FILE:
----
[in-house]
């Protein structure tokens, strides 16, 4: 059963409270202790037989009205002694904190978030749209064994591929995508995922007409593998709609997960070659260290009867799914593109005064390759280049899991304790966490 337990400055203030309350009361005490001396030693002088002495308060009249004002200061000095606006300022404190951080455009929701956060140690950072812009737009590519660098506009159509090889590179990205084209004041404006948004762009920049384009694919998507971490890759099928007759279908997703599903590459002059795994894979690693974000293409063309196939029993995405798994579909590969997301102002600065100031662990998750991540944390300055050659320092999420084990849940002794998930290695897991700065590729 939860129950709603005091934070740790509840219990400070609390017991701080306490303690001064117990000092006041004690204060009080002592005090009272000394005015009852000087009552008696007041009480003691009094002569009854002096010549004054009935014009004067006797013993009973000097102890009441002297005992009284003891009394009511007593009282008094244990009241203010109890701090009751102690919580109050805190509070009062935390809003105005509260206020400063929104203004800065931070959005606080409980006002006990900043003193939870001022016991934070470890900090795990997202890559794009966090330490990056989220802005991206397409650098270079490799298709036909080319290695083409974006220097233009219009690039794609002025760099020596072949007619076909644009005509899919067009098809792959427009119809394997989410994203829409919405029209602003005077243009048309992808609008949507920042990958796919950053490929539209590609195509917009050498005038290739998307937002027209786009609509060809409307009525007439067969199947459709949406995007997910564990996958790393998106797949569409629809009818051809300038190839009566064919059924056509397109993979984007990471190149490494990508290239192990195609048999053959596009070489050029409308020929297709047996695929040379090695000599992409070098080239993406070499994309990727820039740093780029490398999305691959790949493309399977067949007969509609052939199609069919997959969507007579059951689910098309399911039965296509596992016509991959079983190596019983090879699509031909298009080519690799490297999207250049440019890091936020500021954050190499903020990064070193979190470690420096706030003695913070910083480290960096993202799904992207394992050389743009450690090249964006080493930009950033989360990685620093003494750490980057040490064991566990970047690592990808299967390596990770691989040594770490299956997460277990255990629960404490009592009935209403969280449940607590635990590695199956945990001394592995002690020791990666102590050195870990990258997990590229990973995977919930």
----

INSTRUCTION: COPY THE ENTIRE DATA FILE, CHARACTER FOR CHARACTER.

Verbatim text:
[in-house]
């Protein structure tokens, strides 16, 4: 059963409270202790037989009205002694904190978030749209064994591929995508995922007409593998709609997960070659260290009867799914593109005064390759280049899991304790966490 337990400055203030309350009361005490001396030693002088002495308060009249004002200061000095606006300022404190951080455009929701956060140690950072812009737009590519660098506009159509090889590179990205084209004041404006948004762009920049384009694919998507971490890759099928007759279908997703599903590459002059795994894979690693974000293409063309196939029993995405798994579909590969997301102002600065100031662990998750991540944390300055050659320092999420084990849940002794998930290695897991700065590729 939860129950709603005091934070740790509840219990400070609390017991701080306490303690001064117990000092006041004690204060009080002592005090009272000394005015009852000087009552008696007041009480003691009094002569009854002096010549004054009935014009004067006797013993009973000097102890009441002297005992009284003891009394009511007593009282008094244990009241203010109890701090009751102690919580109050805190509070009062935390809003105005509260206020400063929104203004800065931070959005606080409980006002006990900043003193939870001022016991934070470890900090795990997202890559794009966090330490990056989220802005991206397409650098270079490799298709036909080319290695083409974006220097233009219009690039794609002025760099020596072949007619076909644009005509899919067009098809792959427009119809394997989410994203829409919405029209602003005077243009048309992808609008949507920042990958796919950053490929539209590609195509917009050498005038290739998307937002027209786009609509060809409307009525007439067969199947459709949406995007997910564990996958790393998106797949569409629809009818051809300038190839009566064919059924056509397109993979984007990471190149490494990508290239192990195609048999053959596009070489050029409308020929297709047996695929040379090695000599992409070098080239993406070499994309990727820039740093780029490398999305691959790949493309399977067949007969509609052939199609069919997959969507007579059951689910098309399911039965296509596992016509991959079983190596019983090879699509031909298009080519690799490297999207250049440019890091936020500021954050190499903020990064070193979190470690420096706030003695913070910083480290960096993202799904992207394992050389743009450690090249964006080493930009950033989360990685620093003494750490980057040490064991566990970047690592990808299967390596990770691989040594770490299956997460277990255990629960404490009592009935209403969280449940607590635990590695199956945990001394592995002690020791990666102590050195870990990258997990590229990973995977919930």